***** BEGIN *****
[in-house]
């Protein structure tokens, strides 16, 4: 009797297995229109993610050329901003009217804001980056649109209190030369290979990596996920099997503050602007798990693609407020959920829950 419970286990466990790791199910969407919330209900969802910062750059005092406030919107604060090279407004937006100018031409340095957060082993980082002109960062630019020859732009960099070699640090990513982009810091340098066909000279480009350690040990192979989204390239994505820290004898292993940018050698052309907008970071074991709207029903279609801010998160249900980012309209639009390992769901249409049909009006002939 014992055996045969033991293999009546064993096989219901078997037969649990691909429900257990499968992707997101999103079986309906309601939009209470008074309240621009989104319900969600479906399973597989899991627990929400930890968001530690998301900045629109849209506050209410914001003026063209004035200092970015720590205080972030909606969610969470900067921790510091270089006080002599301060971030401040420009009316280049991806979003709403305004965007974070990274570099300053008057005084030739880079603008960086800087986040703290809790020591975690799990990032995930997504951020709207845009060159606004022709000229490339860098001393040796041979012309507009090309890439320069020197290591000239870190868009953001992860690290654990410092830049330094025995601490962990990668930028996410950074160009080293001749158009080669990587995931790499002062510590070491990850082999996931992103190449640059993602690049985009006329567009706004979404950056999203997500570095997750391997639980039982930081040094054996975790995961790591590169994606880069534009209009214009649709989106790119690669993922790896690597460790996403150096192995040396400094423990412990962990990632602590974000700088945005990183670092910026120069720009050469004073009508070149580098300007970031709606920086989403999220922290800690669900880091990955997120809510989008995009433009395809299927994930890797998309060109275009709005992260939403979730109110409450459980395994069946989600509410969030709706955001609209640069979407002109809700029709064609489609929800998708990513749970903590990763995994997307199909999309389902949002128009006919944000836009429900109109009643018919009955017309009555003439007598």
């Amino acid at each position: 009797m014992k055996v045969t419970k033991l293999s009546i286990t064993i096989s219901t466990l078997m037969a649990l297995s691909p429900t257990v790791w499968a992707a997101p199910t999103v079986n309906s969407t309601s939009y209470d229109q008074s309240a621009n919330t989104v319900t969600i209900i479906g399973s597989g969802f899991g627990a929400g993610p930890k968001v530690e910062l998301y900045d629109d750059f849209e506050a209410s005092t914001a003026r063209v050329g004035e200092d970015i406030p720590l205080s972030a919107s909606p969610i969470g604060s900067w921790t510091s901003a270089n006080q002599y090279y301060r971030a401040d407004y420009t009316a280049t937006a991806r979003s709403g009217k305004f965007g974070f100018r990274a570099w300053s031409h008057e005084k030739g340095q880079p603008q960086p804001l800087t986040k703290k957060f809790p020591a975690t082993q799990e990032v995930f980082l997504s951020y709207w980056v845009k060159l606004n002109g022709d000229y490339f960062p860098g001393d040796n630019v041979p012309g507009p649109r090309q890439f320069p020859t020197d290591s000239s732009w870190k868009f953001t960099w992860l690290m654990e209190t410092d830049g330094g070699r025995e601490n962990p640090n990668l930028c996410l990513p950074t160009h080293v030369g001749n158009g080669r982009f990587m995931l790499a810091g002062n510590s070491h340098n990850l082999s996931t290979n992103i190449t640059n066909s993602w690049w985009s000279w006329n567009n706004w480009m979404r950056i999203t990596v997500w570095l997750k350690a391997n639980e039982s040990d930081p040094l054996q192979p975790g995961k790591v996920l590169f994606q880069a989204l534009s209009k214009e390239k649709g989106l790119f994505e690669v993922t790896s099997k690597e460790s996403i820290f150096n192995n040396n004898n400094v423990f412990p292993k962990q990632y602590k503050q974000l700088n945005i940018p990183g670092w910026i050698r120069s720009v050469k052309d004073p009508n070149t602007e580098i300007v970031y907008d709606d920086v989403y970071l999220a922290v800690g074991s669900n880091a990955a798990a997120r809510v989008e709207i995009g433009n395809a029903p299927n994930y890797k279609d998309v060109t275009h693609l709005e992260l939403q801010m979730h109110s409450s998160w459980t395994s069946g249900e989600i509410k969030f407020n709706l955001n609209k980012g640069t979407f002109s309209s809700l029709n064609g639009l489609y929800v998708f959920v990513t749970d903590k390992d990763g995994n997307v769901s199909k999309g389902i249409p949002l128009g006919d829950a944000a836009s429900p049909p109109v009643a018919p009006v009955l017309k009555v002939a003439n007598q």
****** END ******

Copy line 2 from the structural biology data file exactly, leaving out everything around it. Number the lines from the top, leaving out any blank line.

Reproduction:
């Protein structure tokens, strides 16, 4: 009797297995229109993610050329901003009217804001980056649109209190030369290979990596996920099997503050602007798990693609407020959920829950 419970286990466990790791199910969407919330209900969802910062750059005092406030919107604060090279407004937006100018031409340095957060082993980082002109960062630019020859732009960099070699640090990513982009810091340098066909000279480009350690040990192979989204390239994505820290004898292993940018050698052309907008970071074991709207029903279609801010998160249900980012309209639009390992769901249409049909009006002939 014992055996045969033991293999009546064993096989219901078997037969649990691909429900257990499968992707997101999103079986309906309601939009209470008074309240621009989104319900969600479906399973597989899991627990929400930890968001530690998301900045629109849209506050209410914001003026063209004035200092970015720590205080972030909606969610969470900067921790510091270089006080002599301060971030401040420009009316280049991806979003709403305004965007974070990274570099300053008057005084030739880079603008960086800087986040703290809790020591975690799990990032995930997504951020709207845009060159606004022709000229490339860098001393040796041979012309507009090309890439320069020197290591000239870190868009953001992860690290654990410092830049330094025995601490962990990668930028996410950074160009080293001749158009080669990587995931790499002062510590070491990850082999996931992103190449640059993602690049985009006329567009706004979404950056999203997500570095997750391997639980039982930081040094054996975790995961790591590169994606880069534009209009214009649709989106790119690669993922790896690597460790996403150096192995040396400094423990412990962990990632602590974000700088945005990183670092910026120069720009050469004073009508070149580098300007970031709606920086989403999220922290800690669900880091990955997120809510989008995009433009395809299927994930890797998309060109275009709005992260939403979730109110409450459980395994069946989600509410969030709706955001609209640069979407002109809700029709064609489609929800998708990513749970903590990763995994997307199909999309389902949002128009006919944000836009429900109109009643018919009955017309009555003439007598």